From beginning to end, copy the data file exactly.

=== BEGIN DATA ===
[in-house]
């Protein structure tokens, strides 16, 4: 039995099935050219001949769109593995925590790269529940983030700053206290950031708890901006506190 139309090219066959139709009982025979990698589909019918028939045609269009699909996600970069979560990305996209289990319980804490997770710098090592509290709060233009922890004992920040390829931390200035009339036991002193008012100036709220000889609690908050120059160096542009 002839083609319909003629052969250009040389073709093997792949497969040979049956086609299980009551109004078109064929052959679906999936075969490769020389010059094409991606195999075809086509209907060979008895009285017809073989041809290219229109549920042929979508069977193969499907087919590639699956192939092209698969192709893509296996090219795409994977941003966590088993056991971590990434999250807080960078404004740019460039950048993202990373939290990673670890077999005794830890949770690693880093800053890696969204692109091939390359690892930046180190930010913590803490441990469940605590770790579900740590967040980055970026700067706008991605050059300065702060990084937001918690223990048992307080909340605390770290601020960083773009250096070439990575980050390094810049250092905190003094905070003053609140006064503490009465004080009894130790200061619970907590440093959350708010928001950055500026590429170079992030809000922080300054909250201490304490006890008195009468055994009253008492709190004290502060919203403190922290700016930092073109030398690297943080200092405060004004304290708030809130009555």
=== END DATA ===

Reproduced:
[in-house]
């Protein structure tokens, strides 16, 4: 039995099935050219001949769109593995925590790269529940983030700053206290950031708890901006506190 139309090219066959139709009982025979990698589909019918028939045609269009699909996600970069979560990305996209289990319980804490997770710098090592509290709060233009922890004992920040390829931390200035009339036991002193008012100036709220000889609690908050120059160096542009 002839083609319909003629052969250009040389073709093997792949497969040979049956086609299980009551109004078109064929052959679906999936075969490769020389010059094409991606195999075809086509209907060979008895009285017809073989041809290219229109549920042929979508069977193969499907087919590639699956192939092209698969192709893509296996090219795409994977941003966590088993056991971590990434999250807080960078404004740019460039950048993202990373939290990673670890077999005794830890949770690693880093800053890696969204692109091939390359690892930046180190930010913590803490441990469940605590770790579900740590967040980055970026700067706008991605050059300065702060990084937001918690223990048992307080909340605390770290601020960083773009250096070439990575980050390094810049250092905190003094905070003053609140006064503490009465004080009894130790200061619970907590440093959350708010928001950055500026590429170079992030809000922080300054909250201490304490006890008195009468055994009253008492709190004290502060919203403190922290700016930092073109030398690297943080200092405060004004304290708030809130009555």